Most of the time, those ‘golden’ individuals aren’t smarter or wiser than the rest of us….they just got really damn lucky. A mere positive anecdote in a sea of statistical data. Essentially, a single data point that should probably be ignored.
Instead, look for advice from people who DON’T profess to have all the answers, but still managed some decent success in life.
Find advice-givers who admit to making big mistakes, and then learned from those mistakes. That’s the advice that’s truly golden … and it’s far more rare than you might imagine.
Show, Don’t Tell
In the personal finance blog-o-sphere, you have all sorts of writers out there — some good and some bad.
On the bad side, you’ll find individuals trying to hock investment advice (or investment products) to you. “Buy my book”, “invest with Betterment” or maybe “sign-up for Personal Capital”.
You’ve probably seen it before. These folks are shilling for a payday — and providing very generic investing advice.
But there are a few rare bloggers who do things a little differently. People I respect. I put them in the “Show, Don’t Tell” category.
Instead of selling investment advice or hawking investment products, they simply blog about their life. They focus on the “showing” how it’s done instead of “telling”.
The distinction may seem fuzzy, but I can guarantee it exists.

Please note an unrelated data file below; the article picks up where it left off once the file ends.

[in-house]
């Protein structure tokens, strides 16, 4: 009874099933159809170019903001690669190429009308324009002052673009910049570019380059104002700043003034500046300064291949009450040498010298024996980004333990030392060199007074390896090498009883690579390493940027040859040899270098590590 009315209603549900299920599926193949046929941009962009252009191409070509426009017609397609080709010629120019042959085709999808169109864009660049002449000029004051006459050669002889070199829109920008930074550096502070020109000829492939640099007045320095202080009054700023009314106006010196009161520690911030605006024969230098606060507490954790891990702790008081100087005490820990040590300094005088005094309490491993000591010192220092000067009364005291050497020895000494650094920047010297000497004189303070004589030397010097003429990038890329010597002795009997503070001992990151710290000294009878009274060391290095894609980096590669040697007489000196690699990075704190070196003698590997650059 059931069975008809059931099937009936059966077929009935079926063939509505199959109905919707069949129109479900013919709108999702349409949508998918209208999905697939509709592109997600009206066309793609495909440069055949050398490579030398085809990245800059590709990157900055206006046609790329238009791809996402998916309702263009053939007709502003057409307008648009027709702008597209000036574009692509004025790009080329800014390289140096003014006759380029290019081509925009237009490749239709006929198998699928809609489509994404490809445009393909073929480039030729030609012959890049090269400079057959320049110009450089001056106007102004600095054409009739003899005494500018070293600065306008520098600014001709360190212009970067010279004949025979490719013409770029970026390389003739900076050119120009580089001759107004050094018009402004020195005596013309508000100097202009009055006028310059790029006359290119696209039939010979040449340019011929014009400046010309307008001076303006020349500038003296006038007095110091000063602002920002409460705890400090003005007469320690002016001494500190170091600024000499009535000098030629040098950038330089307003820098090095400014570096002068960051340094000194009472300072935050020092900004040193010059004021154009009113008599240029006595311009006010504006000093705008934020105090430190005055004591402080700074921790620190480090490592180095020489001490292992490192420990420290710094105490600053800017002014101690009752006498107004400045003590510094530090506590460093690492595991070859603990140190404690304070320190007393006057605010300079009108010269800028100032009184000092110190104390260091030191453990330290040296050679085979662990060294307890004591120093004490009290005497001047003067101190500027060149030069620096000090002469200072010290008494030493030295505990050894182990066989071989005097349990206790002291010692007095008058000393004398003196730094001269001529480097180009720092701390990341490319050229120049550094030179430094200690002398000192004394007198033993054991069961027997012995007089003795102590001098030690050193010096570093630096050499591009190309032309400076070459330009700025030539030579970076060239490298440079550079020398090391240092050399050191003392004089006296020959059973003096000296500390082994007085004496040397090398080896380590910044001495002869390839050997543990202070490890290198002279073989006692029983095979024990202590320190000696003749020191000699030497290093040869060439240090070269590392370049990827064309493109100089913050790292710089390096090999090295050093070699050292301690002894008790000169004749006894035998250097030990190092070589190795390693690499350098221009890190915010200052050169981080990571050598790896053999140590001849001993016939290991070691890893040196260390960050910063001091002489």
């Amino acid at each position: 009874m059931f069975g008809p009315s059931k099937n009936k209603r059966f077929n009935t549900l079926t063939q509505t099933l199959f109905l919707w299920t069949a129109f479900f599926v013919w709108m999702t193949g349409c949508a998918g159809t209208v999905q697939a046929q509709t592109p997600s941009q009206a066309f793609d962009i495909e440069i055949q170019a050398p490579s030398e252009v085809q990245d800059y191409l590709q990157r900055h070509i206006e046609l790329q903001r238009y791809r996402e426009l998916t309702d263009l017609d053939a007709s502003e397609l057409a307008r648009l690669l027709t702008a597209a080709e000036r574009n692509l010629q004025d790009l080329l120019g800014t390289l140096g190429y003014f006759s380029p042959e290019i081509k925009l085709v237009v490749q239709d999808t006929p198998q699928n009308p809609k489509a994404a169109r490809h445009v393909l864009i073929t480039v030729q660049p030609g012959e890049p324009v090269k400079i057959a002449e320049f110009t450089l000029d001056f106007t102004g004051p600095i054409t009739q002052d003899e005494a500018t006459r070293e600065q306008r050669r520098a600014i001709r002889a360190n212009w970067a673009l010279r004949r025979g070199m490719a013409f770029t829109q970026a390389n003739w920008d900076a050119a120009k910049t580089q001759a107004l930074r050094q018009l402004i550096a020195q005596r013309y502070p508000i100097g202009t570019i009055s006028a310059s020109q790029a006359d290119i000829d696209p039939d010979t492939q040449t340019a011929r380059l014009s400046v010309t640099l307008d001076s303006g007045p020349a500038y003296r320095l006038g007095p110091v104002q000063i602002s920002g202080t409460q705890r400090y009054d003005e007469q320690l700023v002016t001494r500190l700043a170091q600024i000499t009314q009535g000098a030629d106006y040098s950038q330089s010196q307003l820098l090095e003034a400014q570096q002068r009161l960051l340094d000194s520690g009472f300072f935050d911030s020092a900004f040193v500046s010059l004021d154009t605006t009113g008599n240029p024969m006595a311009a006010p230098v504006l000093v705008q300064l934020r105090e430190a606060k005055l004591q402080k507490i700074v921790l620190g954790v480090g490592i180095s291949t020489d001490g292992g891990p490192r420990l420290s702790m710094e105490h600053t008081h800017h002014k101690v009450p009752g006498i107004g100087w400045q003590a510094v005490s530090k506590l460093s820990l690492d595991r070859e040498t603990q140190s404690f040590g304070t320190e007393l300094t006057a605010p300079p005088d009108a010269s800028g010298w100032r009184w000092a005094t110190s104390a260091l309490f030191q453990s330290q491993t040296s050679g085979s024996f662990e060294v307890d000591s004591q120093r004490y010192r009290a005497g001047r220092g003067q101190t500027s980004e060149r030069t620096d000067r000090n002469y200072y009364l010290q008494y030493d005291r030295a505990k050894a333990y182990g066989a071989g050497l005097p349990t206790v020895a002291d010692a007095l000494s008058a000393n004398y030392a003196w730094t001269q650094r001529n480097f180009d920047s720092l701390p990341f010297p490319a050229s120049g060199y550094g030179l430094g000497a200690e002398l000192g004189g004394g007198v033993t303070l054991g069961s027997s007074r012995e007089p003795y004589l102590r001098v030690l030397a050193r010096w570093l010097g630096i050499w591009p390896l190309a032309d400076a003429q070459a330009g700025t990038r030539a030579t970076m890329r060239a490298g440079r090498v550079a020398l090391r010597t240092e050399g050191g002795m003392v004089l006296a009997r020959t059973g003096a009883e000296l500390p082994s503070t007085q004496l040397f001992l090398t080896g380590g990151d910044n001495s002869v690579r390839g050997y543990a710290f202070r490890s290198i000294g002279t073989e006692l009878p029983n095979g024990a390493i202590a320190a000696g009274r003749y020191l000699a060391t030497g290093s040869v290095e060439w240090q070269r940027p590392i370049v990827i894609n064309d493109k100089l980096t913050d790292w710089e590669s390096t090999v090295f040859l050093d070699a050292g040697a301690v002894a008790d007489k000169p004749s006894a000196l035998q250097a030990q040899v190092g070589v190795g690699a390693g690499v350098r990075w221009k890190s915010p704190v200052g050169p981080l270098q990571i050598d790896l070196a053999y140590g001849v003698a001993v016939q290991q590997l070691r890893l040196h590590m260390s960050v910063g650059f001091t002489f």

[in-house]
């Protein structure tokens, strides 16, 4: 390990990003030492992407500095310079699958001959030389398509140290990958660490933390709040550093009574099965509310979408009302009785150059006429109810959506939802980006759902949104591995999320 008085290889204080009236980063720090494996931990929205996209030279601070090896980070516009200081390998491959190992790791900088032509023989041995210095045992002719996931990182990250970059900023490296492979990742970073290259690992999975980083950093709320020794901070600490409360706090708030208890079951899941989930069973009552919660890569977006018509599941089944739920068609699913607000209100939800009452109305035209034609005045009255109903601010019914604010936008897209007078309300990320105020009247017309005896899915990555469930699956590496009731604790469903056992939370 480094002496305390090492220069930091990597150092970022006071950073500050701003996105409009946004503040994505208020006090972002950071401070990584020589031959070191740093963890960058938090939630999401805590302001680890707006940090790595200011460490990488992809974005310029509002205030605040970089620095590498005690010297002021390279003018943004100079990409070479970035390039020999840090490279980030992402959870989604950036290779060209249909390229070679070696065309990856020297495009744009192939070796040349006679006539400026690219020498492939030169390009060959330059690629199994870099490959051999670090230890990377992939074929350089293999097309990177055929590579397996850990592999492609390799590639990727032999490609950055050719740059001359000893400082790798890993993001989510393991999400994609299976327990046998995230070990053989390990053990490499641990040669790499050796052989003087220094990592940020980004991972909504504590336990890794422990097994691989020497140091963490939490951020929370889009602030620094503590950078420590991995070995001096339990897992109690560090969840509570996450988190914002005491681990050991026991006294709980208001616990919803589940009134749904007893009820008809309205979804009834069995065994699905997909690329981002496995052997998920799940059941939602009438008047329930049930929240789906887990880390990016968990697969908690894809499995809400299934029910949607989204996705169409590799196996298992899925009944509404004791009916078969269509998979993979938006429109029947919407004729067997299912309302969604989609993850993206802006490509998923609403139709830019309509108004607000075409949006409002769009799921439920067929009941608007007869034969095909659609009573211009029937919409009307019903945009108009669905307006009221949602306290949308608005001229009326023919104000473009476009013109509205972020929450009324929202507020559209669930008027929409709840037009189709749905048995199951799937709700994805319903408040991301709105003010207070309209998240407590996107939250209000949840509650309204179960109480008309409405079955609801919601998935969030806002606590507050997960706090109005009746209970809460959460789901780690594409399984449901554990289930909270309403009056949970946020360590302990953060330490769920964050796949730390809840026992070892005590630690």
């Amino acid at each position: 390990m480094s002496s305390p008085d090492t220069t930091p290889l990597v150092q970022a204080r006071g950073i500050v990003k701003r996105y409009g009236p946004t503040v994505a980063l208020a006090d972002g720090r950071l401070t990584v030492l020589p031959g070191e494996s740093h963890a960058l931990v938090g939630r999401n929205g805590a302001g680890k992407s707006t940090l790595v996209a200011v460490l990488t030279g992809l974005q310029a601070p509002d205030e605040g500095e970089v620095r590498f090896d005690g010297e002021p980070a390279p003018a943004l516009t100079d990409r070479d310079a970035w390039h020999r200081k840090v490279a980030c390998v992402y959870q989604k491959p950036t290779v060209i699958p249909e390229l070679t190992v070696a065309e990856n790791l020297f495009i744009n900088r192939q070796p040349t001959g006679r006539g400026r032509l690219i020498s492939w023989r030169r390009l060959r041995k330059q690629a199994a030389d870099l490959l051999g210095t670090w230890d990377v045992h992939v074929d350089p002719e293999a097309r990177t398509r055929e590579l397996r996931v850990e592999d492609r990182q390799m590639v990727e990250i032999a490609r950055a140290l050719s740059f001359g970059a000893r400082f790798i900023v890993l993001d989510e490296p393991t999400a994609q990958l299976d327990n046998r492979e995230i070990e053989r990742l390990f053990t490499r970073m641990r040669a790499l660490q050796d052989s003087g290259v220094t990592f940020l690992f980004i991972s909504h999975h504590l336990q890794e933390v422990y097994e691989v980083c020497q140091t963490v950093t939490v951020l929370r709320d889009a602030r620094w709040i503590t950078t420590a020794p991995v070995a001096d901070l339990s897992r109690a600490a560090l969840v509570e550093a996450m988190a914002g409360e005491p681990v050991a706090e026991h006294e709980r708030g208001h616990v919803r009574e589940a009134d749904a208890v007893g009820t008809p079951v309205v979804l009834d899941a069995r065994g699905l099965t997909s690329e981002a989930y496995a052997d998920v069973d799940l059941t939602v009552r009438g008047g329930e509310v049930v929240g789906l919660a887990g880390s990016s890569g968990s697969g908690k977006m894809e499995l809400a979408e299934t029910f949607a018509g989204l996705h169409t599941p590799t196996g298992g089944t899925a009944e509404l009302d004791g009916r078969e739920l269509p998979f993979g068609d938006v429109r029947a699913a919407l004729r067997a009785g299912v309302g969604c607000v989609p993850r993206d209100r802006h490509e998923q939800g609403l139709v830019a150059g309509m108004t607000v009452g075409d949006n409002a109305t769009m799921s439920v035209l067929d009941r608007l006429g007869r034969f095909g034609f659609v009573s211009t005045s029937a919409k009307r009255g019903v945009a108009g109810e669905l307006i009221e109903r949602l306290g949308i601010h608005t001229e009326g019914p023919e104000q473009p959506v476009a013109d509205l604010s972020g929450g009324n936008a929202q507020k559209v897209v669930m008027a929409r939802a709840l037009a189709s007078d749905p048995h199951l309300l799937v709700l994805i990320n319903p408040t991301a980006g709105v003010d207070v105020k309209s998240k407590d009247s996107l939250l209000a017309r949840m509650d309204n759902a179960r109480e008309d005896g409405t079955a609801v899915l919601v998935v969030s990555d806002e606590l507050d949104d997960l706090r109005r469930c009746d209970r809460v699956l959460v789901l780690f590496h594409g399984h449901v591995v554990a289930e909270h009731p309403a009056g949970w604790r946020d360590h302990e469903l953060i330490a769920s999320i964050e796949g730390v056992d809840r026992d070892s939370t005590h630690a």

For anyone who’s willing to actually listening, all the investing and lifestyle advice you’ll ever need can be found by watching how a few good people live.
As I wrote in a recent Rockstar Finance post, I believe transparency matters when it comes to personal finance blogging. There’s just so much fake news, and fake advice out there, it’s hard to know what’s “real”, or what to believe anymore.
I believe in trying to be as transparent as possible — I post our monthly dividend income and expense reports , and our net worth for anyone who cares to look.
While I’m not a perfect example (sometimes I write investing pieces about compounding and ROIC), most of the time I simply try to show you how we live. We invest, garden, build things, cook, and even travel.
To me, that’s far more valuable than trying to pass off some random advice as the right way to reach financial independence.
I am a single statistical data point. What worked for me, won’t work for everyone — It would be ridiculous to presume so.
The Unspoken Words
So don’t just take my word for it — read dozens of personal finance blogs. Head to over to the Rockstar Finance Directory and search for ‘early retirement’ personal finance blogs. (The individuals who, like me, actually made it).
Then, start reading. Don’t take any advice at face value.
Listen to the unspoken words in every blog. Try to find the mistakes, successes, and similarities that tie all our different experiences together. That’s the advice you should listen for.
It’s going to be far more valuable to you than finding that next personal finance “guru”.
14 thoughts on “The Importance of Listening”
Interesting read. Listening is definitely important when we’re trying to learn something new. But asking questions and discussing is also crucial. I tend to zone out after an hour of just listening. I need some interaction to keep the conversation alive.